Maximum intravenous alteplase dose for obese stroke patients is not associated with greater likelihood of worse outcomes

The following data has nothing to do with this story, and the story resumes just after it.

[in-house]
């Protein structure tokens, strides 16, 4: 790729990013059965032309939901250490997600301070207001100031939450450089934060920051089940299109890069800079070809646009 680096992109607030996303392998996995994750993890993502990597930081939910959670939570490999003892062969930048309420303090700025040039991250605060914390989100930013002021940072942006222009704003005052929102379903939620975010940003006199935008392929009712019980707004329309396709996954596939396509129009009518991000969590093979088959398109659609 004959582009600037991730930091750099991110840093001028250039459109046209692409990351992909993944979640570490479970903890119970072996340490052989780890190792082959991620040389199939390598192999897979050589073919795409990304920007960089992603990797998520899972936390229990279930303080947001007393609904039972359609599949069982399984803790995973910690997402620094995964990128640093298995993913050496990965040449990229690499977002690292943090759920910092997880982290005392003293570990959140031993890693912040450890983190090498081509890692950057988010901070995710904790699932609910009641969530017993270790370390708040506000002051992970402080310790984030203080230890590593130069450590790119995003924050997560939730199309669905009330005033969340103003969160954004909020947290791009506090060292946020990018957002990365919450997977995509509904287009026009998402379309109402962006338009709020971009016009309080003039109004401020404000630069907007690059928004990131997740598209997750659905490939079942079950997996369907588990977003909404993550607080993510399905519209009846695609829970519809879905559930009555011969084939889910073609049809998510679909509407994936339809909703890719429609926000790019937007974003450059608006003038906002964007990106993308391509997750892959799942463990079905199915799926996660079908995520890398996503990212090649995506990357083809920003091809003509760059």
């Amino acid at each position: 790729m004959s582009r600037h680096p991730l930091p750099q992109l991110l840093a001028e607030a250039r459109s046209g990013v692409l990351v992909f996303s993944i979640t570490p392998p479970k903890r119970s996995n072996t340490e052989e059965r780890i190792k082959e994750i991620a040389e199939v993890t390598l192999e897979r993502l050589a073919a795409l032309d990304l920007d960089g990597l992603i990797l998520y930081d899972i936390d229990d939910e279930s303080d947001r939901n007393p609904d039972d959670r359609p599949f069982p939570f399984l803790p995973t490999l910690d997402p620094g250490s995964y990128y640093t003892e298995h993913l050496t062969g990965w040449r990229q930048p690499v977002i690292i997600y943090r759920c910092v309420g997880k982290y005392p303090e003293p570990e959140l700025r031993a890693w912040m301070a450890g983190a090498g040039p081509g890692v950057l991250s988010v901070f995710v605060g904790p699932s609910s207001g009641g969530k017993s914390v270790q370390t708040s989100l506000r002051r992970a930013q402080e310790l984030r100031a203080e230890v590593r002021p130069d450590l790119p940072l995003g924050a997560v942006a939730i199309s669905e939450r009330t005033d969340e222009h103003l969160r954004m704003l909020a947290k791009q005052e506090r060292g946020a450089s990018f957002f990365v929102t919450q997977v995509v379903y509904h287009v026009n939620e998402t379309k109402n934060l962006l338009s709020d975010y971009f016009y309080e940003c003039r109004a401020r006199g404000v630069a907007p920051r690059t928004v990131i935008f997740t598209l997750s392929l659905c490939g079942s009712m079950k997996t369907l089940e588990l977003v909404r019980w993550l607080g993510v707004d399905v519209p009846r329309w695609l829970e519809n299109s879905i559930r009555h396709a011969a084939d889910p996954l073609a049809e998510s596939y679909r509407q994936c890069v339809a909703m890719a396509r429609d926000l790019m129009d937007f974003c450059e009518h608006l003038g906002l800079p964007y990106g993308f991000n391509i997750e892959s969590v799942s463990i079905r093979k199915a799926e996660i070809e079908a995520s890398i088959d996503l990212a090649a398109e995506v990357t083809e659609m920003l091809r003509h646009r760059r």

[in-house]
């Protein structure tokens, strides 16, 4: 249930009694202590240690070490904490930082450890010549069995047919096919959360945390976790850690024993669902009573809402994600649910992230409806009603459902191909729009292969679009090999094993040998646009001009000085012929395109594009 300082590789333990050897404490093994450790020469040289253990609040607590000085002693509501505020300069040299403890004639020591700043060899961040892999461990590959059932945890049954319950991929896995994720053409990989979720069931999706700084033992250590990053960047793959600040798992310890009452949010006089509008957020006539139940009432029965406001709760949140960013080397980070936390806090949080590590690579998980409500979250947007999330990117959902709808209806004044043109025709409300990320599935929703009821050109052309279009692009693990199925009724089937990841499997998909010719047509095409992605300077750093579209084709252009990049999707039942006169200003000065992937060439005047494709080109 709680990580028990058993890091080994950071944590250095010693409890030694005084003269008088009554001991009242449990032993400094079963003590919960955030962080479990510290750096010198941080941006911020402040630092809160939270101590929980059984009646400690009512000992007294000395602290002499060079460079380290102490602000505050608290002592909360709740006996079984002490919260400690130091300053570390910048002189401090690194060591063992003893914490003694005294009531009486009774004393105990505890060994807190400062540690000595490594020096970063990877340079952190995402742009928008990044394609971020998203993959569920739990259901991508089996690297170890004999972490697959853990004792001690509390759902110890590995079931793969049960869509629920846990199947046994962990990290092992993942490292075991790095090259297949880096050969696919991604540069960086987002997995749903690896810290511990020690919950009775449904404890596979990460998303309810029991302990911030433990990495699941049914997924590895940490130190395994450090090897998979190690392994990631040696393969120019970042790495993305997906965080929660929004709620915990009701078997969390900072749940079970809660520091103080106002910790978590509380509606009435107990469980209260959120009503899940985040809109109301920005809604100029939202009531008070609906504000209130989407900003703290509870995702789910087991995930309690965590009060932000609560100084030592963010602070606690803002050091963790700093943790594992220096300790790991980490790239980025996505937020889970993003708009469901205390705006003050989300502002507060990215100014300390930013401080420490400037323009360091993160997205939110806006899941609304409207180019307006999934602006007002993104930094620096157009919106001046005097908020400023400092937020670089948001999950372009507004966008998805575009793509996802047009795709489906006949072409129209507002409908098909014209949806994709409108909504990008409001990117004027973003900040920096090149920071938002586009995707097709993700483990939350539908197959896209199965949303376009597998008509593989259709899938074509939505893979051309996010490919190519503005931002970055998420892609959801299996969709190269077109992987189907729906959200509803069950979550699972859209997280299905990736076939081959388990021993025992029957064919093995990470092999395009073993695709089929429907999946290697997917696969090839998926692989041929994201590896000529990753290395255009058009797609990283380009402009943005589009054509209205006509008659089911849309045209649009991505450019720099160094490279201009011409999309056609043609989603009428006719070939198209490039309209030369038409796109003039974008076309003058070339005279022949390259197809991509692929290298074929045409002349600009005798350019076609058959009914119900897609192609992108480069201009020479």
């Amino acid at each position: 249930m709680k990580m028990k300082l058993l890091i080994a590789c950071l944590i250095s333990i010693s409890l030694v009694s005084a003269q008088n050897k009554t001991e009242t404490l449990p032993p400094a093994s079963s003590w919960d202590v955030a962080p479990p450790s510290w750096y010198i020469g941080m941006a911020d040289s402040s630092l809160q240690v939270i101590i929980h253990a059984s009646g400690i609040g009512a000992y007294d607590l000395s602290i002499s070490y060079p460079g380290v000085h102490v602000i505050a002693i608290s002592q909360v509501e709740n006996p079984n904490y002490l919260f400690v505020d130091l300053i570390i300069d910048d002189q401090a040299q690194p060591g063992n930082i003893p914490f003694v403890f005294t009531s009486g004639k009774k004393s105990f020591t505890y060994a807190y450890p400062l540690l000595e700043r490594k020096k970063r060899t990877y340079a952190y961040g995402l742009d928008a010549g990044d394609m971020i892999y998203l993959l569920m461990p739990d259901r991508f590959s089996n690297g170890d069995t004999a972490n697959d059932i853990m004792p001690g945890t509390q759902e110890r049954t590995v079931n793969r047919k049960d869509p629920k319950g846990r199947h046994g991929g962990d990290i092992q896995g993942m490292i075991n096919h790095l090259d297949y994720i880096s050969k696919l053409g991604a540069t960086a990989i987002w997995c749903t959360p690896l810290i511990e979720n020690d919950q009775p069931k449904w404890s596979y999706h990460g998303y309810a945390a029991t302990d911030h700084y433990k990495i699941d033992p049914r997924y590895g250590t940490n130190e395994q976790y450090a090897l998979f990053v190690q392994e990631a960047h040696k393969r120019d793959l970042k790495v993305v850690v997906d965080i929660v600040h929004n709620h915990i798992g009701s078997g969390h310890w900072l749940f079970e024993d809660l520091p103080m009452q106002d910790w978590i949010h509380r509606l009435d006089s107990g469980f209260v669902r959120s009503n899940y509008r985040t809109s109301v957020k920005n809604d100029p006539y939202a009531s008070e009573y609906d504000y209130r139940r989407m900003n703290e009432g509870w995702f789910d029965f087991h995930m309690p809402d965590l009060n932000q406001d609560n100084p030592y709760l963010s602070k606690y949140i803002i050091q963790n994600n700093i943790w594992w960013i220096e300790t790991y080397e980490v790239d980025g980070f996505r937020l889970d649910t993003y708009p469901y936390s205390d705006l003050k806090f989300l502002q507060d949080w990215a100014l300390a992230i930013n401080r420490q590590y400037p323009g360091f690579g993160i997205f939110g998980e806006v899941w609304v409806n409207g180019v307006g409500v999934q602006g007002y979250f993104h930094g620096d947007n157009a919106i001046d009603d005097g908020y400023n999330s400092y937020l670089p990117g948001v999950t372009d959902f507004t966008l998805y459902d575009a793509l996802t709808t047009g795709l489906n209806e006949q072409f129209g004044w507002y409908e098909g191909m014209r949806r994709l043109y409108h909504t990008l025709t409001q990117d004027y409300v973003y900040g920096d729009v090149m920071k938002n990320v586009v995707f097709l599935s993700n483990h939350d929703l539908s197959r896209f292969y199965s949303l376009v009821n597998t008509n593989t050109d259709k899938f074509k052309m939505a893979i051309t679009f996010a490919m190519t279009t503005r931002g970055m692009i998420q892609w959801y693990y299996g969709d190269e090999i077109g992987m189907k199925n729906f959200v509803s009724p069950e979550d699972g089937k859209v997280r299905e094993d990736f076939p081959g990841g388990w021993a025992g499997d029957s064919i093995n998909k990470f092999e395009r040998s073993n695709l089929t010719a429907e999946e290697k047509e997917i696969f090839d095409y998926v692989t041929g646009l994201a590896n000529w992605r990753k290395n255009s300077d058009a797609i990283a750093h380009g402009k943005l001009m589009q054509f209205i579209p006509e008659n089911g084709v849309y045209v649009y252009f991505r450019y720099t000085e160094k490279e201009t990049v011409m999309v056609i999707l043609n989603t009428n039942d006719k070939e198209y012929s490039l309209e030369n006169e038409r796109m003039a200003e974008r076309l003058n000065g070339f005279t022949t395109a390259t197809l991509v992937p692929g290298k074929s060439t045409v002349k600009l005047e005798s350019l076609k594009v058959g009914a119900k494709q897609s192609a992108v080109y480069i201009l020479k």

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Background: IV alteplase is a primary treatment for acute ischemic stroke (AIS) at a weight-based dose (WBD) of 0.9 mg/kg and maximum dose (MD) of 90 mg. There are conflicting data regarding outcomes for those weighing ≥100 kg. There is also a paucity of data in Hispanics. The prevalence of adult obesity in the US has progressively increased; hence, the percentage of patients receiving the maximum dose also is expected to rise. We examined differences between patients treated with WBD vs. MD. Methods: A retrospective review of our center's Get With The Guidelines-Stroke database was performed for IV alteplase cases between October 2013–February 2017. Selection criteria included age ≥18 years, IV alteplase administration, and a recorded measured weight. Patients were dichotomized into WBD group weighing ≥100 kg. Categorical variables were analyzed using Chi square tests and continuous variables were analyzed using independent samples t-tests. Multivariable logistic regression analysis was performed to determine whether MD in combination with other variables was associated with poor outcomes. Results: There were 328 patients included in the study, 38 (11.6%) received MD. Proportions of younger, male, and non-Hispanic were higher in the MD group. There were no statistically significant differences for initial NIHSS, discharge modified Rankin Scale (mRS), 90-day mRS, symptomatic intracerebral hemorrhage (sICH), or systemic hemorrhage between groups. Conclusion: One in ten patients thrombolysed for the treatment of AIS received MD. In a predominantly Hispanic population, those who received MD and WBD had similar rates of sICH, discharge disposition, and functional outcome (mRS) at discharge and at 90 days. Limitations include small sample size and attrition for the 90-day mRS.